Book Review: Preparing for Victory: Thomas Holcomb and the Making of the Modern Marine Corps, 1936-1943


by David J. Ulbrich

Annapolis: Naval Institute Press, 2011. Pp. xiv, 286. Illus., maps, notes, biblio, index. $35.95. ISBN: 1591149037

The life and work of Thomas Holcomb, perhaps the most important U.S. Marine in the twentieth century.

Holcomb led the Marine Corps from the end of 1936 through 1943, but is today largely forgotten in accounts of World War II because of the fame attained by other Marines during the war, notably his successor, Alexander Vandegrift, who had commanded the 1st Marine Division on Guadalcanal and succeeded him as Commandant.  Ulrich, an historian at the Army Engineer School and Norwich University, opens with a chapter on Holcomb’s early life, including his experiences on the Western Front in World War I.  He then uses two chapters to examine Holcomb’s work as Commandant from December of 1936 through Pearl Harbor, when the Corps finalized its amphibious doctrine and began preparations for war.  There follows a chapter on Holcomb’s role in mobilizing the Corps during the first seven months of the war, and then a chapter on Guadalcanal that has a rather unique slant, being rather more critical of Vandegrift and his campaign than is commonly found.  We then get a chapter on Holcomb’s last 18 months as Commandant, followed by one one that wraps up his career, since he served through the end of the war as a recalled retiree doing staff work, and later undertook some diplomatic assignments until his final retirement.  Ulrich clearly demonstrates how important Holcomb was to the creation of the Marine Corps that fought its way across the Pacific, battling over budgets and autonomy, identifying and developing new war fighting concepts, building the divisions that would fight the war, and overseeing operations through the end of 1943.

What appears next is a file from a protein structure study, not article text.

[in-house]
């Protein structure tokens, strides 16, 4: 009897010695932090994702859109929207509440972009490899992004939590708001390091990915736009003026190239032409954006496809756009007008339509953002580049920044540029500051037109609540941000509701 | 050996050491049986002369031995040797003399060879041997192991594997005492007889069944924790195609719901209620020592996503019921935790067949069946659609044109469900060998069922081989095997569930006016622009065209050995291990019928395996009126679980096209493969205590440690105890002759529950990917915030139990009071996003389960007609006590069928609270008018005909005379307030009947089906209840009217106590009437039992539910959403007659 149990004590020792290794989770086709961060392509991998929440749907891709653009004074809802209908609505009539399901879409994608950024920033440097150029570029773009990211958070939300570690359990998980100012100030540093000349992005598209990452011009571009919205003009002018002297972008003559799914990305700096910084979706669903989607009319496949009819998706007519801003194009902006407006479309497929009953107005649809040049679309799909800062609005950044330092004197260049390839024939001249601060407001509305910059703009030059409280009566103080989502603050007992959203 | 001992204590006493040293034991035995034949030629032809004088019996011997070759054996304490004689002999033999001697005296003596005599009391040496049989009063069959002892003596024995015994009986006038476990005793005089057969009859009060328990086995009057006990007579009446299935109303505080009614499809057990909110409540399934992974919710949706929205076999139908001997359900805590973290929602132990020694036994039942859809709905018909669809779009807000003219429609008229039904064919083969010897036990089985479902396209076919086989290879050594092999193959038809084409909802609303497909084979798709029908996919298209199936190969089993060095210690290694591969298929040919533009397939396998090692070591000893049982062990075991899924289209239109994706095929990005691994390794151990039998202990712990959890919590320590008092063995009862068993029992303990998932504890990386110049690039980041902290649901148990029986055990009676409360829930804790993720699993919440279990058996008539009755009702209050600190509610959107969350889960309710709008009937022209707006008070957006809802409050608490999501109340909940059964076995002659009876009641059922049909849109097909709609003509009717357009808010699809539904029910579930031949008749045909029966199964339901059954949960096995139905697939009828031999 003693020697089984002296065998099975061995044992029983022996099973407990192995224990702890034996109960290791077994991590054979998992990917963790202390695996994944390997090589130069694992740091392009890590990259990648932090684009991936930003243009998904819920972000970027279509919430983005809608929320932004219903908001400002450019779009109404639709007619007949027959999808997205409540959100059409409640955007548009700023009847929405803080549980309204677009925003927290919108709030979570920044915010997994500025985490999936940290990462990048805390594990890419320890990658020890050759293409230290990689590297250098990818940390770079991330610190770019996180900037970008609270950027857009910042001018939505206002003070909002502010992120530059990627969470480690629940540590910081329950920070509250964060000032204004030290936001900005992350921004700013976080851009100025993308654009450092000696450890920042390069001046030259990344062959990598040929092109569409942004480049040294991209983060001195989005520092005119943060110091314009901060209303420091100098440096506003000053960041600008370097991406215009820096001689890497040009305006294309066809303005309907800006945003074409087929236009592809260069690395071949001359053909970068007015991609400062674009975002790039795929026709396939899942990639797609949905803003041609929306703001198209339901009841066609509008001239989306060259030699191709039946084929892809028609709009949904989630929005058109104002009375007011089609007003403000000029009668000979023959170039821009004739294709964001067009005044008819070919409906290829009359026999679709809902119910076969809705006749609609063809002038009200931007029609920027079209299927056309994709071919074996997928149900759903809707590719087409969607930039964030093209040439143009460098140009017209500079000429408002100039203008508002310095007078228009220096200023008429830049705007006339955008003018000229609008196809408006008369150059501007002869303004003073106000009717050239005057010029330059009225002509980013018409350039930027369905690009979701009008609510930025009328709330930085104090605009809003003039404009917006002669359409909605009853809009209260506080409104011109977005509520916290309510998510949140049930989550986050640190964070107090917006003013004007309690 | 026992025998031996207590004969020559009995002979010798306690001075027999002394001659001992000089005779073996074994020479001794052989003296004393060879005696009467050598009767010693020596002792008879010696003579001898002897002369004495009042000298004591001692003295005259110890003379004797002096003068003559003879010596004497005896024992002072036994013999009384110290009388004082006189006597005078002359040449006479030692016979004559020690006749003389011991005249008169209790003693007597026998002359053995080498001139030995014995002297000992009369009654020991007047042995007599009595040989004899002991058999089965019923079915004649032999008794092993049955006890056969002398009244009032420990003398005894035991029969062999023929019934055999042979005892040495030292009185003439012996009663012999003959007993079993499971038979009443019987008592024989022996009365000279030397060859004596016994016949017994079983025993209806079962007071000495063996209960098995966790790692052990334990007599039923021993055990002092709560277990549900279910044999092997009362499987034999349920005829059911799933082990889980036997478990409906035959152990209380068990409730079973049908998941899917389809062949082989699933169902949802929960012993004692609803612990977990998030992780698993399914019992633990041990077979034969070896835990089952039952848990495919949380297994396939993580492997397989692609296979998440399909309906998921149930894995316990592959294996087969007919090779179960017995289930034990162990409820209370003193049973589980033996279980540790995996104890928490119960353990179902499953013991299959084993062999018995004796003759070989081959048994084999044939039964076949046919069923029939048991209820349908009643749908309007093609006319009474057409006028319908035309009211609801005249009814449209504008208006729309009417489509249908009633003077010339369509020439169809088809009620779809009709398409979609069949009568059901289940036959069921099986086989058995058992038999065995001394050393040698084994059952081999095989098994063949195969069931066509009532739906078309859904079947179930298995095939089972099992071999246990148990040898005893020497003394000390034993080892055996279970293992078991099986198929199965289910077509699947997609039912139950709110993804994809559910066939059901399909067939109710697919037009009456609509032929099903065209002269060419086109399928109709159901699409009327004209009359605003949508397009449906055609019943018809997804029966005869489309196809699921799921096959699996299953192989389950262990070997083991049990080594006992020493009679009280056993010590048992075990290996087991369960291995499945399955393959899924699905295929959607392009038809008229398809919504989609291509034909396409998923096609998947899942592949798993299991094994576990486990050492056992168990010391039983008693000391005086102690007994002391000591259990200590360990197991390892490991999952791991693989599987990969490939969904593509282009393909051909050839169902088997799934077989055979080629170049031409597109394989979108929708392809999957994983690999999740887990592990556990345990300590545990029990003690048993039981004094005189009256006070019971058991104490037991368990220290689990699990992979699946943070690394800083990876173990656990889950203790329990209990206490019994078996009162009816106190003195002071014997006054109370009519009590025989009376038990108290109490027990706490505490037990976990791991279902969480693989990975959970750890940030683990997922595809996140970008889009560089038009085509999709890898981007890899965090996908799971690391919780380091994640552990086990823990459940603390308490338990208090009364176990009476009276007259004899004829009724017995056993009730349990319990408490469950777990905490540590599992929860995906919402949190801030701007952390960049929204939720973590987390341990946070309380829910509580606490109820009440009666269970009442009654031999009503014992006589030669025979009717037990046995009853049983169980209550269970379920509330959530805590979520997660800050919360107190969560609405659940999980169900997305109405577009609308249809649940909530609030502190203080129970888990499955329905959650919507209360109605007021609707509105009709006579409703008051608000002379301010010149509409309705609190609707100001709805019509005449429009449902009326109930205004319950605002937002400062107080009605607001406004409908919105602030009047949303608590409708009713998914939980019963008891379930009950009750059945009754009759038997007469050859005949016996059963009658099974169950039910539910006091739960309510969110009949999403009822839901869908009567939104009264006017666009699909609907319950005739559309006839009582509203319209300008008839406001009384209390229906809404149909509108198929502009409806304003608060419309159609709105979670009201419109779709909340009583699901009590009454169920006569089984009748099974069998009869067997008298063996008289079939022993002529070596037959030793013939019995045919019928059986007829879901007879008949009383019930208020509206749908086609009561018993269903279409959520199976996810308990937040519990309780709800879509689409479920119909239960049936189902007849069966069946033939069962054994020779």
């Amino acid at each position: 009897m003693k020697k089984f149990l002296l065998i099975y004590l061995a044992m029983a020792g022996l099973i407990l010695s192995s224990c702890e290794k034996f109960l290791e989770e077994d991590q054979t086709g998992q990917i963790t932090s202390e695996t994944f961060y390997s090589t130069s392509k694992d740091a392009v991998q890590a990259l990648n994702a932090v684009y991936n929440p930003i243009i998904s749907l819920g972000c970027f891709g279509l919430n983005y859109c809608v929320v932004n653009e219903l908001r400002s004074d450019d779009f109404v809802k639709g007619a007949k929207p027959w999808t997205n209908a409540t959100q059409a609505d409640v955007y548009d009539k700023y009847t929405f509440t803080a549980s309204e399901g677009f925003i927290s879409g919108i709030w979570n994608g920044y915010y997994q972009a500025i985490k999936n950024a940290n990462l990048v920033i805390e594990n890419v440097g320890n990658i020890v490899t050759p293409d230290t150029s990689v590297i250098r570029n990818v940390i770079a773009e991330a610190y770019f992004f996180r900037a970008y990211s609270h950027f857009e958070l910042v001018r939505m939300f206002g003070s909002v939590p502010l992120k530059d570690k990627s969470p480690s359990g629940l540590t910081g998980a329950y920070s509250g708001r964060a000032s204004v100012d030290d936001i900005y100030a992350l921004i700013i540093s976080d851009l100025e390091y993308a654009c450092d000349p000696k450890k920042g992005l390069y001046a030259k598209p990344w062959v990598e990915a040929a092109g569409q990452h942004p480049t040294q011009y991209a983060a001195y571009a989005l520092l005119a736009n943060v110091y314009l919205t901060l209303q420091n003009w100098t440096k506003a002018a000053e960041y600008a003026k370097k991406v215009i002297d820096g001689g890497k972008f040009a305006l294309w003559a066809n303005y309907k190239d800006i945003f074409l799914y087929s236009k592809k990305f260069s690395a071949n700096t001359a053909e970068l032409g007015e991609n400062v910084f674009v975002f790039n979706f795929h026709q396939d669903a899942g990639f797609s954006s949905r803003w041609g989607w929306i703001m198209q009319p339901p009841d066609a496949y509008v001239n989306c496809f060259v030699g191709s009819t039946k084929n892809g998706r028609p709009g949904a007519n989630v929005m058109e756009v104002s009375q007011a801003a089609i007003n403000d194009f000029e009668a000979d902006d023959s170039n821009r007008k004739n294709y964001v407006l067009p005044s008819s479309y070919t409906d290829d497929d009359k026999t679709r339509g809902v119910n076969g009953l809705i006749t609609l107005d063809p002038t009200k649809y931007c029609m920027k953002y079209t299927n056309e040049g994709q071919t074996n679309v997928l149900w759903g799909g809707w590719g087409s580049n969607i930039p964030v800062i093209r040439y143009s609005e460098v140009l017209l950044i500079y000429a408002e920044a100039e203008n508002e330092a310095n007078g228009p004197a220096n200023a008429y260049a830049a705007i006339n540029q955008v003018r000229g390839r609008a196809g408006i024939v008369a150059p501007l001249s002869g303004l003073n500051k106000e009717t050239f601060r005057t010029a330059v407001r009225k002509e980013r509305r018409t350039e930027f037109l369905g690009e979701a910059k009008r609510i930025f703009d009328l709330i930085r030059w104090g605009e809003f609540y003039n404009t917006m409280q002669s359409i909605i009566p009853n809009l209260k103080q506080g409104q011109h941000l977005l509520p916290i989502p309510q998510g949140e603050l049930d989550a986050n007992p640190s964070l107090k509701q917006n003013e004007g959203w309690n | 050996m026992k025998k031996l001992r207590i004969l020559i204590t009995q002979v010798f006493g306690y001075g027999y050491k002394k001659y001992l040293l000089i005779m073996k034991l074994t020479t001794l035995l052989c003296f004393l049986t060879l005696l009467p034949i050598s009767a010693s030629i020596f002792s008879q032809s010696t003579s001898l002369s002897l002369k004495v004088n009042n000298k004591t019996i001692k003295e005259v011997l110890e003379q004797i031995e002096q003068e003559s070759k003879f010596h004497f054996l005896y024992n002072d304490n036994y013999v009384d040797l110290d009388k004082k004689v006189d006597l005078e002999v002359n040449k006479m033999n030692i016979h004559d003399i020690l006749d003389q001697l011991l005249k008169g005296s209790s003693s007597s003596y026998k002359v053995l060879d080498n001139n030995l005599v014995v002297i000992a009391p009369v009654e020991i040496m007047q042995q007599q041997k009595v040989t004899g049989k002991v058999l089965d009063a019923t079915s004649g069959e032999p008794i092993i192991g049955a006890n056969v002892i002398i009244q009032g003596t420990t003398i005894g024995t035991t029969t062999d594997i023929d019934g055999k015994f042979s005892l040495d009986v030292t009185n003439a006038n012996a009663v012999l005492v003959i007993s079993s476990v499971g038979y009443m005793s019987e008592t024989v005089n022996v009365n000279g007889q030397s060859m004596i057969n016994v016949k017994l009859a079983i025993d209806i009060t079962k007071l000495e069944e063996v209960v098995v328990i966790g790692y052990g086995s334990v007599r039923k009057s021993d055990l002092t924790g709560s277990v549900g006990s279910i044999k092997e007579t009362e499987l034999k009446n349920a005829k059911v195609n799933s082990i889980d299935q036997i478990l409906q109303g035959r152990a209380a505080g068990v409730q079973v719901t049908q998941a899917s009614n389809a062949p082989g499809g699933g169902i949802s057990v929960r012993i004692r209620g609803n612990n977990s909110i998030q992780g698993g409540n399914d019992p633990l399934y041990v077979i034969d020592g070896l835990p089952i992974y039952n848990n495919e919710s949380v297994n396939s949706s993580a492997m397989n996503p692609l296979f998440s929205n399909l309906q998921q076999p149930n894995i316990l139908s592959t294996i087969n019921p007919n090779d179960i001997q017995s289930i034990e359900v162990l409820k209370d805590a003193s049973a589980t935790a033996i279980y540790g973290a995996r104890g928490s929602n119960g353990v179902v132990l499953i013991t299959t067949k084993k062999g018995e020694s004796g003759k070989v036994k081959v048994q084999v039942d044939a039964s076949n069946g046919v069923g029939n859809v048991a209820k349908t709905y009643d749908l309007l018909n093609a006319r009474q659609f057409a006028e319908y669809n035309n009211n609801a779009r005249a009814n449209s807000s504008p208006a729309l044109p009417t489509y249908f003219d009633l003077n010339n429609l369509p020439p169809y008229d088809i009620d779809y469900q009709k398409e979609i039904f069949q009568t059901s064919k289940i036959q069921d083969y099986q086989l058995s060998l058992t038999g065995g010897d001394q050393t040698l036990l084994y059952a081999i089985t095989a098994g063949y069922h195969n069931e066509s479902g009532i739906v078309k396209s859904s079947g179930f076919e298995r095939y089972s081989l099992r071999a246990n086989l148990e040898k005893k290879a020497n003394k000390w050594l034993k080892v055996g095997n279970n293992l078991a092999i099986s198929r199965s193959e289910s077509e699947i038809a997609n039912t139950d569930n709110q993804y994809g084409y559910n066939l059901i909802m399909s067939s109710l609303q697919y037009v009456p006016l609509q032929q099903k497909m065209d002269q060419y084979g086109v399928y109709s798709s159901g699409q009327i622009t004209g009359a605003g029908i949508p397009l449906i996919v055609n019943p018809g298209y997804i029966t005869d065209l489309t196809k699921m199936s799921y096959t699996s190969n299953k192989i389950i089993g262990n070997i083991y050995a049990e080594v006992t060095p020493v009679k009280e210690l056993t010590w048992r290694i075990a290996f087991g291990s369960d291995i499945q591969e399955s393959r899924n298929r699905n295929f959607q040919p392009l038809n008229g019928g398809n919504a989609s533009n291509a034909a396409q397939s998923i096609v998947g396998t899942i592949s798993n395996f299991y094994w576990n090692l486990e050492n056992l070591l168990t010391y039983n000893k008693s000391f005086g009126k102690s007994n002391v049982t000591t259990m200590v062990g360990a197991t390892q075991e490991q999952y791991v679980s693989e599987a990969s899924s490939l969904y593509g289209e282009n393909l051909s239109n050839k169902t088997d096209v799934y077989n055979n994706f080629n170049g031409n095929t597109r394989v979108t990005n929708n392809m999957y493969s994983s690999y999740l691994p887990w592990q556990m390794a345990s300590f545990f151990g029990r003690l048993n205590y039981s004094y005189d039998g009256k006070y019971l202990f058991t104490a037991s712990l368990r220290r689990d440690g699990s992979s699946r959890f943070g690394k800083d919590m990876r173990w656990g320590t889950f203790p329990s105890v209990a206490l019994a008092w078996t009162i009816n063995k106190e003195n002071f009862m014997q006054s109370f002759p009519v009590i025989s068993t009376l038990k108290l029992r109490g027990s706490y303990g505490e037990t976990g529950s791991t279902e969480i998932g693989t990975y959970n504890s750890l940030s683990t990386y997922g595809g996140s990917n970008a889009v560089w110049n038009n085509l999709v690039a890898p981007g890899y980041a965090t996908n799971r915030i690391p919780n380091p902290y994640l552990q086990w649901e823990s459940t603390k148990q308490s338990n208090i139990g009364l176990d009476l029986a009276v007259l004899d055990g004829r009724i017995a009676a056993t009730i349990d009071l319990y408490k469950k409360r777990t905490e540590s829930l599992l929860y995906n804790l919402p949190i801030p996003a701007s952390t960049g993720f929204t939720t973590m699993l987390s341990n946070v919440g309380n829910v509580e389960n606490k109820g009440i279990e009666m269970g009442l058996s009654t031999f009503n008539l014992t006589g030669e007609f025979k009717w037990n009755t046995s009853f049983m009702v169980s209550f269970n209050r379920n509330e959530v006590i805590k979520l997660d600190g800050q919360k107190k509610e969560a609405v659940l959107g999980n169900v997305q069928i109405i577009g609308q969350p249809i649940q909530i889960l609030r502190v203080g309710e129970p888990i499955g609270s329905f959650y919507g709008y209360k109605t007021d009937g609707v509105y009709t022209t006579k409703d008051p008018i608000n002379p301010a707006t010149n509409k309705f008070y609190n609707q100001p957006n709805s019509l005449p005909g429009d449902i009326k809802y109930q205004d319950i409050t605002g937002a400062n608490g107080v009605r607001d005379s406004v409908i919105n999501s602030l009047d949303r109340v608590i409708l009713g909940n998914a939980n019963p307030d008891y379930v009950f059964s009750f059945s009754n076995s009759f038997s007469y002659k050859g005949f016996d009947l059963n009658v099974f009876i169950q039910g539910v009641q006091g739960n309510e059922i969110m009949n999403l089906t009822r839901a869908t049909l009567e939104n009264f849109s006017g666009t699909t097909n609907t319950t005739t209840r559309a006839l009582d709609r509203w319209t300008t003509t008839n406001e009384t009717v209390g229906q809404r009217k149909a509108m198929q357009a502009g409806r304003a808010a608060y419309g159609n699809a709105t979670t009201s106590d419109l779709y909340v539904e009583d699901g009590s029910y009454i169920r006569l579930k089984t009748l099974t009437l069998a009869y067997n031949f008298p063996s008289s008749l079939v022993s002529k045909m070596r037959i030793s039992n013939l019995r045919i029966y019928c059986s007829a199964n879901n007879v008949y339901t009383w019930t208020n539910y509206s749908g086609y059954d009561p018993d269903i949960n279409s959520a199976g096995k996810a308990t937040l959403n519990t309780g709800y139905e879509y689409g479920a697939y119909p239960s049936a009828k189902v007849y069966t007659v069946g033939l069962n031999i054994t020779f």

Preparing for Victory is a very valuable look at how leadership can influence institutions, the process of reforming military organizations, and, of course, the creation of the modern Marine Corps.


Reviewer: A. A. Nofi, Review Editor   

Buy it at



Help Keep Us From Drying Up

We need your help! Our subscription base has slowly been dwindling.

Each month we count on your contributions. You can support us in the following ways:

  1. Make sure you spread the word about us. Two ways to do that are to like us on Facebook and follow us on Twitter.
  2. Subscribe to our daily newsletter. We’ll send the news to your email box, and you don’t have to come to the site unless you want to read columns or see photos.
  3. You can contribute to the health of StrategyPage.
Subscribe   Contribute   Close